Chancellor Rishi Sunak inventively and commendably launched the “Eat Out To Help Out” incentive to encourage diners to dine out this month at participating cafes, pubs and restaurants.
By way of an overview of the offer, which does appear to have caused some confusion: ”eat out to help out” offered people of the UK a discount of up to 50% when eating or drinking (soft drinks) in a participating restaurant or food establishment – Mondays, Tuesdays and Wednesdays in August. Full government guidelines can be read here.
As catering consultants, we wanted to apply best practice from our own ‘eating out’ experiences to ‘helping out” workplace catering and foodservices by sharing some of our Foodservice Firsts – from both dining in (at home) and dining out (at restaurants) during and post lockdown.
In terms of my own confidence as a customer in ‘eating out’ throughout lockdown here’s my story:
- In May, I dined in, at home courtesy of high street chain, Côte Restaurants’ Cote At Home (Home Delivery).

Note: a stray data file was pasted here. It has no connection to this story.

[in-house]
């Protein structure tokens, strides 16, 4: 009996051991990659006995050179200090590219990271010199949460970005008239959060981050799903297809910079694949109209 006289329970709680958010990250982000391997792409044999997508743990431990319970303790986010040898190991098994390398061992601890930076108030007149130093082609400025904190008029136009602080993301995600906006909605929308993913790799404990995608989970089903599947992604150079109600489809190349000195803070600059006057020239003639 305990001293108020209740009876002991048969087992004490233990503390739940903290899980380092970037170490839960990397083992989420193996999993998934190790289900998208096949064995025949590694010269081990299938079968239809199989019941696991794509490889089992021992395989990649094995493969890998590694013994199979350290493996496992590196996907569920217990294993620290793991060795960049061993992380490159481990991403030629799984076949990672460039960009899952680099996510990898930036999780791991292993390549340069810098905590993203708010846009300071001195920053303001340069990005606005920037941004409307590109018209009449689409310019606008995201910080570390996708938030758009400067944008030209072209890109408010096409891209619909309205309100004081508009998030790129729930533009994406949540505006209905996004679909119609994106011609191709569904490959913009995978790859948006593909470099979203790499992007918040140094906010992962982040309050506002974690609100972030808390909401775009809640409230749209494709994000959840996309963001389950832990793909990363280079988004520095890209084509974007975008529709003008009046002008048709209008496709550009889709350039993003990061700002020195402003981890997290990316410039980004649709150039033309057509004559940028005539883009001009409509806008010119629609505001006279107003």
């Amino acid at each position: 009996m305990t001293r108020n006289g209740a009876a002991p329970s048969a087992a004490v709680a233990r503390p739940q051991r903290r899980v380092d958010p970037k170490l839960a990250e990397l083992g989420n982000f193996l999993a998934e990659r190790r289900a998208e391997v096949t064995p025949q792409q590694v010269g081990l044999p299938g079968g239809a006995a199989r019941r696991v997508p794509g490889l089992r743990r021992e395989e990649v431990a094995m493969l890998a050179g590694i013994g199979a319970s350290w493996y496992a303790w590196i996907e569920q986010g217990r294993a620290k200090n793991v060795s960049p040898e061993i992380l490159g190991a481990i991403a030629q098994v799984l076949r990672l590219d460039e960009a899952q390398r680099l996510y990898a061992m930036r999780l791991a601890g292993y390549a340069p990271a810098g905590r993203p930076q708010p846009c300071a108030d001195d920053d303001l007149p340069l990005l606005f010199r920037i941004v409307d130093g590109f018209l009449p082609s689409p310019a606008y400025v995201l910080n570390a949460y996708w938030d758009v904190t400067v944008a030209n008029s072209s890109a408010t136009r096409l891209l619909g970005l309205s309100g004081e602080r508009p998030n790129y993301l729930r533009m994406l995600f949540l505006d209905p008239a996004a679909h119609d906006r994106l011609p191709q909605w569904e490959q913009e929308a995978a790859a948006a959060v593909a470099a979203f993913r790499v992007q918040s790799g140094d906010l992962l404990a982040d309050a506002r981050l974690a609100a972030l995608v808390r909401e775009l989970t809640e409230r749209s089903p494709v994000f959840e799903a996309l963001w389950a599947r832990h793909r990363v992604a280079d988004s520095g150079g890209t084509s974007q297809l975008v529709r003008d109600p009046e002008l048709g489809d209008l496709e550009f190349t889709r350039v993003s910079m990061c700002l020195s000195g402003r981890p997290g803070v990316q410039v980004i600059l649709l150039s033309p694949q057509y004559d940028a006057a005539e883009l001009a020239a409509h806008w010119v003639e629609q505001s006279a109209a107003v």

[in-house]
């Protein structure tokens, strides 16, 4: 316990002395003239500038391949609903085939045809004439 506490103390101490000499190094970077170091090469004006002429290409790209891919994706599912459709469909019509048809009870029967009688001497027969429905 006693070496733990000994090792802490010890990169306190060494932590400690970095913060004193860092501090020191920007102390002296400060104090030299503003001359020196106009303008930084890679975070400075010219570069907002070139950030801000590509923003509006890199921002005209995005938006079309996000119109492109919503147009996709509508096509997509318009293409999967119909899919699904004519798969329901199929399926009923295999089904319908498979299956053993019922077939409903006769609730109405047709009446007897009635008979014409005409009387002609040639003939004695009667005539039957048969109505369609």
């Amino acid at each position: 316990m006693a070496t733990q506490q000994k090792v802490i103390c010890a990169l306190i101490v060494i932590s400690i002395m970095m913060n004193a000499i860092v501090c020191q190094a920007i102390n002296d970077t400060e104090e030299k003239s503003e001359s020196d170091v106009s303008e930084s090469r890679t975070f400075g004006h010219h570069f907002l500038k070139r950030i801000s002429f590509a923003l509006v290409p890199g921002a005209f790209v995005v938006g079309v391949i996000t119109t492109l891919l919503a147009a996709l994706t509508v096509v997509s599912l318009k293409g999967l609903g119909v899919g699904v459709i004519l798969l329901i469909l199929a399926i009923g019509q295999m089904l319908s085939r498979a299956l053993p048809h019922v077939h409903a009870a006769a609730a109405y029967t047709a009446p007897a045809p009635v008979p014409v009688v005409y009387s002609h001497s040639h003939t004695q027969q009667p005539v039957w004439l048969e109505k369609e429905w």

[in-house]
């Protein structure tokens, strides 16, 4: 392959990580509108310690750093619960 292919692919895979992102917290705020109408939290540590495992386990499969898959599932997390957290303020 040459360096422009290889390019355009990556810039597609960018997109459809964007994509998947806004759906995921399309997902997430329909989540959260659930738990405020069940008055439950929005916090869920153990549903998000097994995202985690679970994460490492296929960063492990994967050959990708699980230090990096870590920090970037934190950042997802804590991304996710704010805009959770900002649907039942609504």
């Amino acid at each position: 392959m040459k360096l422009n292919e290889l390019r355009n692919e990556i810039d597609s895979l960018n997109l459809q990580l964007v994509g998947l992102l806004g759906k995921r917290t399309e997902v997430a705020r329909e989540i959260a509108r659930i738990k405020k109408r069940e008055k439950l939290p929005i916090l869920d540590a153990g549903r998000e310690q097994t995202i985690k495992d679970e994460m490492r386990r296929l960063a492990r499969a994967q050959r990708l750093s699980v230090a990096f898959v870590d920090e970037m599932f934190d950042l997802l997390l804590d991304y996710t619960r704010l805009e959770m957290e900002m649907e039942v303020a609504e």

- In June, I trialled Goodwood’s Secret Cinema (Drive In), desperate to eat food not prepared by anyone in our household.
- In July, I dined in, at home again but with The Clink Restaurants’ Clink At Home (Home Delivery), supporting the prisoner rehabilitation charity venture.
- In August I dined out at two local restaurants neither of which were participating in the “Eat Out” scheme:
- Kinghams (for Dinner at their restaurant).
- The Talbot Inn, part of Bespoke Hotels (for Afternoon Tea at their restaurant).
Here are my Foodservice Firsts to demonstrate WHAT type of provider is open and ready for business, WHERE they operate, HOW they inspire confidence and WHY they’re the source of inspiration for workplace catering, with the UK economy seeking to repair itself. Important to take stock of the word ‘Restaurant’ which derives from the French verb “restaurer”, meaning to restore.
COTE AT HOME
GOODWOOD SECRET CINEMA
CLINK AT HOME
THE TALBOT INN, PART OF BESPOKE HOTELS
Irrespective of money off incentives, the above experiences have given me every reason to believe there are ways and means to inspire foodservices to cater to restore employees in the workplace.
Also by Tracey Ann Fairclough